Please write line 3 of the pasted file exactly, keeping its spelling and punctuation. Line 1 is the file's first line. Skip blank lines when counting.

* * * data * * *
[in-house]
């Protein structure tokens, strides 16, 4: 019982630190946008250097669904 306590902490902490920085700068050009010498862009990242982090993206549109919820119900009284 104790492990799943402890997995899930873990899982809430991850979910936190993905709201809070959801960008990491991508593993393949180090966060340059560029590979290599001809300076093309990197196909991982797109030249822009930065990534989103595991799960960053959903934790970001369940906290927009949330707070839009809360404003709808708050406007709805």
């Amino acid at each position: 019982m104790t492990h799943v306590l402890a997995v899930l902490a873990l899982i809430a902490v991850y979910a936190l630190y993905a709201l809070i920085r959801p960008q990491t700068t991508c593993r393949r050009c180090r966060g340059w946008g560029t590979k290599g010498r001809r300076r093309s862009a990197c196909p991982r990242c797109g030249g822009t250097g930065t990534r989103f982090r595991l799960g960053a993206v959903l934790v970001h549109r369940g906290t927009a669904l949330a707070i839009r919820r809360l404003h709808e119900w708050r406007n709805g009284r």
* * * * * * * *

């Amino acid at each position: 019982m104790t492990h799943v306590l402890a997995v899930l902490a873990l899982i809430a902490v991850y979910a936190l630190y993905a709201l809070i920085r959801p960008q990491t700068t991508c593993r393949r050009c180090r966060g340059w946008g560029t590979k290599g010498r001809r300076r093309s862009a990197c196909p991982r990242c797109g030249g822009t250097g930065t990534r989103f982090r595991l799960g960053a993206v959903l934790v970001h549109r369940g906290t927009a669904l949330a707070i839009r919820r809360l404003h709808e119900w708050r406007n709805g009284r």